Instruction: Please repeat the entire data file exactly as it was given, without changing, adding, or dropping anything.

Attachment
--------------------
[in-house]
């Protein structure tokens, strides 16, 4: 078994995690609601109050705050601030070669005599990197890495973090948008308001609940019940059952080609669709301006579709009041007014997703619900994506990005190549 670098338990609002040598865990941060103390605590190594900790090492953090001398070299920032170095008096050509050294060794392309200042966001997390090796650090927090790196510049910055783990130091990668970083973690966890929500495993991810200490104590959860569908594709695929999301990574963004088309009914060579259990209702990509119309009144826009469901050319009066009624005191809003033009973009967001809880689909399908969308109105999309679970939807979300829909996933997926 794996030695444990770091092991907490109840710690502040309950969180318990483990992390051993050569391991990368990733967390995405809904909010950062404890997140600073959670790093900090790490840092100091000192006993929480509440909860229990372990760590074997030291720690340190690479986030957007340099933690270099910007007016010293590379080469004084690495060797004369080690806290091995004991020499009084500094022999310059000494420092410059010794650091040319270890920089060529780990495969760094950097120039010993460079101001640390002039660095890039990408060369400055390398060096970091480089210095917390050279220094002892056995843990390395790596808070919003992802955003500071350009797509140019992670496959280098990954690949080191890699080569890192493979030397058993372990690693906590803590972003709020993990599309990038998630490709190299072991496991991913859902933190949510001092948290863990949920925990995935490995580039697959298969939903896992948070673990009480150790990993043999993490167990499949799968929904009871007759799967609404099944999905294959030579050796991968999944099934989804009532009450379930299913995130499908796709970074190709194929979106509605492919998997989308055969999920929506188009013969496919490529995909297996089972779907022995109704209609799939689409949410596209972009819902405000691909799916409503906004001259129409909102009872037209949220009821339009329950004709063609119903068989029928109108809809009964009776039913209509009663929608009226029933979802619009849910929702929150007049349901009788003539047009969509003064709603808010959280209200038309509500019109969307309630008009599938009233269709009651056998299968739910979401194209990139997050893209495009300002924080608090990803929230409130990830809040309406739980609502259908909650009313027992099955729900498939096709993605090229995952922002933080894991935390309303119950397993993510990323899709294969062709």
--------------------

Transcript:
[in-house]
């Protein structure tokens, strides 16, 4: 078994995690609601109050705050601030070669005599990197890495973090948008308001609940019940059952080609669709301006579709009041007014997703619900994506990005190549 670098338990609002040598865990941060103390605590190594900790090492953090001398070299920032170095008096050509050294060794392309200042966001997390090796650090927090790196510049910055783990130091990668970083973690966890929500495993991810200490104590959860569908594709695929999301990574963004088309009914060579259990209702990509119309009144826009469901050319009066009624005191809003033009973009967001809880689909399908969308109105999309679970939807979300829909996933997926 794996030695444990770091092991907490109840710690502040309950969180318990483990992390051993050569391991990368990733967390995405809904909010950062404890997140600073959670790093900090790490840092100091000192006993929480509440909860229990372990760590074997030291720690340190690479986030957007340099933690270099910007007016010293590379080469004084690495060797004369080690806290091995004991020499009084500094022999310059000494420092410059010794650091040319270890920089060529780990495969760094950097120039010993460079101001640390002039660095890039990408060369400055390398060096970091480089210095917390050279220094002892056995843990390395790596808070919003992802955003500071350009797509140019992670496959280098990954690949080191890699080569890192493979030397058993372990690693906590803590972003709020993990599309990038998630490709190299072991496991991913859902933190949510001092948290863990949920925990995935490995580039697959298969939903896992948070673990009480150790990993043999993490167990499949799968929904009871007759799967609404099944999905294959030579050796991968999944099934989804009532009450379930299913995130499908796709970074190709194929979106509605492919998997989308055969999920929506188009013969496919490529995909297996089972779907022995109704209609799939689409949410596209972009819902405000691909799916409503906004001259129409909102009872037209949220009821339009329950004709063609119903068989029928109108809809009964009776039913209509009663929608009226029933979802619009849910929702929150007049349901009788003539047009969509003064709603808010959280209200038309509500019109969307309630008009599938009233269709009651056998299968739910979401194209990139997050893209495009300002924080608090990803929230409130990830809040309406739980609502259908909650009313027992099955729900498939096709993605090229995952922002933080894991935390309303119950397993993510990323899709294969062709």